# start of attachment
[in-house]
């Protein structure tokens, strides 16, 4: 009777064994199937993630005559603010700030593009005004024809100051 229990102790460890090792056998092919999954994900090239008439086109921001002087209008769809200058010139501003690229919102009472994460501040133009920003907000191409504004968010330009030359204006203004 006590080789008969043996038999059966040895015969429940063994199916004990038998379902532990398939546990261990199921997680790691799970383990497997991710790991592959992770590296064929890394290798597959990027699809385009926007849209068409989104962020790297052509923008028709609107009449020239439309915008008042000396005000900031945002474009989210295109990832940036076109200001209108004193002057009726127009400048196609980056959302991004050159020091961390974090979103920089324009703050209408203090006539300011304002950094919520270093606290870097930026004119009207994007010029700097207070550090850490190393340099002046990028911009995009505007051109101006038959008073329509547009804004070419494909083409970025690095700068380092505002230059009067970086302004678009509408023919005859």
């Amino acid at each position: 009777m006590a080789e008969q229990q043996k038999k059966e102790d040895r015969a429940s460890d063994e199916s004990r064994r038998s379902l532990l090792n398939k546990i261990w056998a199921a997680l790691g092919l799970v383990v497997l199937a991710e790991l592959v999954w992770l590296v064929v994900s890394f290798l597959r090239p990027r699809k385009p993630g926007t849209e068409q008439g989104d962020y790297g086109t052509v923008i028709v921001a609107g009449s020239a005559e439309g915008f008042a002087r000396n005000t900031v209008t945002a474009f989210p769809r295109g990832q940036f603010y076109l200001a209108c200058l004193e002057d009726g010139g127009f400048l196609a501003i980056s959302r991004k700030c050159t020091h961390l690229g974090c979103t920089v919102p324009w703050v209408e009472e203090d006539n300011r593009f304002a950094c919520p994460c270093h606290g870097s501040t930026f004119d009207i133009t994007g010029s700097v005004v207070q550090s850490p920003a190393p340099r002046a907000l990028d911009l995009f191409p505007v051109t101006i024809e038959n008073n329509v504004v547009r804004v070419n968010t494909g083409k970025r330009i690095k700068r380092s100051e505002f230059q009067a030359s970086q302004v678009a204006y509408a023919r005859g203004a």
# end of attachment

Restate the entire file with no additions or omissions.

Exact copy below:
[in-house]
């Protein structure tokens, strides 16, 4: 009777064994199937993630005559603010700030593009005004024809100051 229990102790460890090792056998092919999954994900090239008439086109921001002087209008769809200058010139501003690229919102009472994460501040133009920003907000191409504004968010330009030359204006203004 006590080789008969043996038999059966040895015969429940063994199916004990038998379902532990398939546990261990199921997680790691799970383990497997991710790991592959992770590296064929890394290798597959990027699809385009926007849209068409989104962020790297052509923008028709609107009449020239439309915008008042000396005000900031945002474009989210295109990832940036076109200001209108004193002057009726127009400048196609980056959302991004050159020091961390974090979103920089324009703050209408203090006539300011304002950094919520270093606290870097930026004119009207994007010029700097207070550090850490190393340099002046990028911009995009505007051109101006038959008073329509547009804004070419494909083409970025690095700068380092505002230059009067970086302004678009509408023919005859």
């Amino acid at each position: 009777m006590a080789e008969q229990q043996k038999k059966e102790d040895r015969a429940s460890d063994e199916s004990r064994r038998s379902l532990l090792n398939k546990i261990w056998a199921a997680l790691g092919l799970v383990v497997l199937a991710e790991l592959v999954w992770l590296v064929v994900s890394f290798l597959r090239p990027r699809k385009p993630g926007t849209e068409q008439g989104d962020y790297g086109t052509v923008i028709v921001a609107g009449s020239a005559e439309g915008f008042a002087r000396n005000t900031v209008t945002a474009f989210p769809r295109g990832q940036f603010y076109l200001a209108c200058l004193e002057d009726g010139g127009f400048l196609a501003i980056s959302r991004k700030c050159t020091h961390l690229g974090c979103t920089v919102p324009w703050v209408e009472e203090d006539n300011r593009f304002a950094c919520p994460c270093h606290g870097s501040t930026f004119d009207i133009t994007g010029s700097v005004v207070q550090s850490p920003a190393p340099r002046a907000l990028d911009l995009f191409p505007v051109t101006i024809e038959n008073n329509v504004v547009r804004v070419n968010t494909g083409k970025r330009i690095k700068r380092s100051e505002f230059q009067a030359s970086q302004v678009a204006y509408a023919r005859g203004a």